Background: Nigeria is in dire straits. Anybody who thinks otherwise at this point is either being mischievous, self- delusional or perhaps just arrived from a lunar voyage. For one, all the economic indices concerning Nigeria presently are negative. Standard and Poor(S&P) in the first quarter of 2016 revised Nigeria’s sovereign outlook to B+ Negative. It further postulated that, “…Nigeria’s monetary policy has weakened the country’s credit profile…”
Also, according to the National Bureau of Statistics, “…Nigeria’s total merchandise trade reduced to N3.65trillion in the fourth quarter of last year(sic)(Q4,2015)compared to N4.02trillion in the previous quarter”. As at present-naira exchanges at 315:25 to the dollar at official rate, whereas the Black market rate stands at N415 to one US dollar. Nigeria’s foreign reserve in the first quarter of 2016 stood at $27.1billion indicating a dip of 2.6%.
South Africa overtook Nigeria as the largest economy in Africa in the second quarter of 2016. It’s noteworthy that this is happening roughly two years after Nigeria rebased its Gross Domestic Product placing itself ahead of South Africa as the largest economy in Africa. Now, South Africa’s GDP stands at $301bn while Nigeria’s is $270.
More Problems: Manufacturers Association of Nigeria in a statement in August averred that “…Foreign exchange restriction placed on 41 items by the CBN of Nigeria affected the business sector. Since then, about 272 firms had been forced out of business, 50 of which were manufacturing companies relocated to neighbouring countries.222small scale businesses have closed shop leading to 180000 job losses.” Add those numbers to the job losses in the banking and insurance sectors since the last quarter of 2015 to date, you begin to have an idea of the recent job losses on national scale which no doubt have compounded the already terrible unemployment situation in the country.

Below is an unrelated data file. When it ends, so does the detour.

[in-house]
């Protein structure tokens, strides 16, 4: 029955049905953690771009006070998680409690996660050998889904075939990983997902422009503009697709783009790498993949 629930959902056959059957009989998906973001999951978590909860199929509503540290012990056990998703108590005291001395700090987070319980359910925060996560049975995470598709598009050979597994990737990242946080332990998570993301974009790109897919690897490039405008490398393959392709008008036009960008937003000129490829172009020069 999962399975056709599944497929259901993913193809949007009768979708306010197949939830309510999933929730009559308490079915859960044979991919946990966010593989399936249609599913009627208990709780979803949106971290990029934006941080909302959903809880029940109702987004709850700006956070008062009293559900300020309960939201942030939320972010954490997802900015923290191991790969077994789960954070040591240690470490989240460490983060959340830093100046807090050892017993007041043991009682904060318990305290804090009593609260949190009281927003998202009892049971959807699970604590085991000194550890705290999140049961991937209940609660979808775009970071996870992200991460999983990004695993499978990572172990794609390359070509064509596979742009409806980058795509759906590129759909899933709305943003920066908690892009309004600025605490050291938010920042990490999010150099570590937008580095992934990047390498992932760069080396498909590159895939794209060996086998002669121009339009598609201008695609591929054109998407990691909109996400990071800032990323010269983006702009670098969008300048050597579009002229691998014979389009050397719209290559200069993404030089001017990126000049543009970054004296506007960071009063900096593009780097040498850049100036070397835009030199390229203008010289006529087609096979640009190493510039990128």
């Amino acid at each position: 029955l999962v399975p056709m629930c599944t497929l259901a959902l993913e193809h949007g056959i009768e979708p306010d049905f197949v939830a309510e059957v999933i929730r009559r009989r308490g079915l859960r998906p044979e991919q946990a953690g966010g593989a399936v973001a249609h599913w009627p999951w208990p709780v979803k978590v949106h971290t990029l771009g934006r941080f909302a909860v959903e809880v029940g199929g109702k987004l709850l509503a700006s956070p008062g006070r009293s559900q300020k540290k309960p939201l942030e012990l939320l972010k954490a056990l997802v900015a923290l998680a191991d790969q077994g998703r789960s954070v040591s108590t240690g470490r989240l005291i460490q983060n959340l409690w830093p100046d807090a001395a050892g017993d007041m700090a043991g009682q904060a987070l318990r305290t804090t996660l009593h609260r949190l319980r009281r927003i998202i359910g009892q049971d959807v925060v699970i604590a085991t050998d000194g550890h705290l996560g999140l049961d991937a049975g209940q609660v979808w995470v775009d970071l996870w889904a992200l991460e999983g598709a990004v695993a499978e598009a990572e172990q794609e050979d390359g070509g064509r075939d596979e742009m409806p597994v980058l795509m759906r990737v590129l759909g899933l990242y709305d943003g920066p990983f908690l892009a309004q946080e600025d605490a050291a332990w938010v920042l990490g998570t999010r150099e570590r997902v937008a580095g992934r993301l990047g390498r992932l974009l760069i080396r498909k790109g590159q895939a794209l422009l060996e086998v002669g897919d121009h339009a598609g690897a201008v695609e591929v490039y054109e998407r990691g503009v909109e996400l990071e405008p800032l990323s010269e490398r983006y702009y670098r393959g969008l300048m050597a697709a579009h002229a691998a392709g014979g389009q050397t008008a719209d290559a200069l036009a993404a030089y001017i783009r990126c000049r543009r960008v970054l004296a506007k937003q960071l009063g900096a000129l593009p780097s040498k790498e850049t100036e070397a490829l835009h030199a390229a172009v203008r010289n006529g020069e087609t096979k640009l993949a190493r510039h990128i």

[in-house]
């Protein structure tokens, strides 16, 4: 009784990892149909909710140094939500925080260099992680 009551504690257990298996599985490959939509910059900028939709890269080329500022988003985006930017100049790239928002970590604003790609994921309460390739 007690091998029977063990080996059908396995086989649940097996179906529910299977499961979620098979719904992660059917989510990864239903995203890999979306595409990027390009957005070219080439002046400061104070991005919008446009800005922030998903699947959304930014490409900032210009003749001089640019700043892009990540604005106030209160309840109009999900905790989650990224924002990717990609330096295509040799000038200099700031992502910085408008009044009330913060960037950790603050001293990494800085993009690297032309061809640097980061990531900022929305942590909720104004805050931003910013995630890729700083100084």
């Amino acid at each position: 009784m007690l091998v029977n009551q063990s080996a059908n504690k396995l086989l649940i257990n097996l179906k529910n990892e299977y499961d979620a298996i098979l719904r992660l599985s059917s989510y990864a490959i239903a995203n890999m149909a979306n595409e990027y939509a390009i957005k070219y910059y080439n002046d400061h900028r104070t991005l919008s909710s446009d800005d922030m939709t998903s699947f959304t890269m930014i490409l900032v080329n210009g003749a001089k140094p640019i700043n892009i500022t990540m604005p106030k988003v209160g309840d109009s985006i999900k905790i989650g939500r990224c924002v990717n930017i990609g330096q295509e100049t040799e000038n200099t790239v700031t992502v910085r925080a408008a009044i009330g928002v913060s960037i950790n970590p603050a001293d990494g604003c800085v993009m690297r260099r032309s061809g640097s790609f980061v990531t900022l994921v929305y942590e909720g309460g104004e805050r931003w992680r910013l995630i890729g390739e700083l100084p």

Moreover, crude oil prices continue to hover around 40-45 dollars per a barrel, a clear indication that the country is in for a long winter. As a monolithic economy, Nigeria depends largely on crude oil sales as a foreign exchange earner. All in all, whether or not the country is “technically in recession” or “neck deep in recession” , or “approaching recession” are semantic expressions left for pundits and economists to handle, but the citizens who have seen their savings eroded by increasing prices of goods and services know better. The effect of the current economic woes is seen in the gross lack of investor confidence as many foreign companies have either closed shop and moved to Accra and other places, or merely running skeletal services locally. Succinctly put, the present economic hardship maybe around for some time to come as there seems to be no solution in sight. At least not as long as oil prices remain low and the country is unable to diversify its economy placing it on the trajectories of agriculture, solid minerals and perhaps tourism.
Impact on Rural Economy: In a recession such as the one Nigeria is in, rural dwellers or rather the poor who constitute majority of inhabitants in Arochukwu are often hit harder than urban dwellers. Majority of them have relatives outside Aro and depend on them for sustenance. But as the economic woes deepen, so do people,who make regular remittances from outside the town, have to adjust to the harsh economic realities. As a result, the rate of poverty, hunger and disease in a rural setting such as Arochukwu will no doubt climb steadily.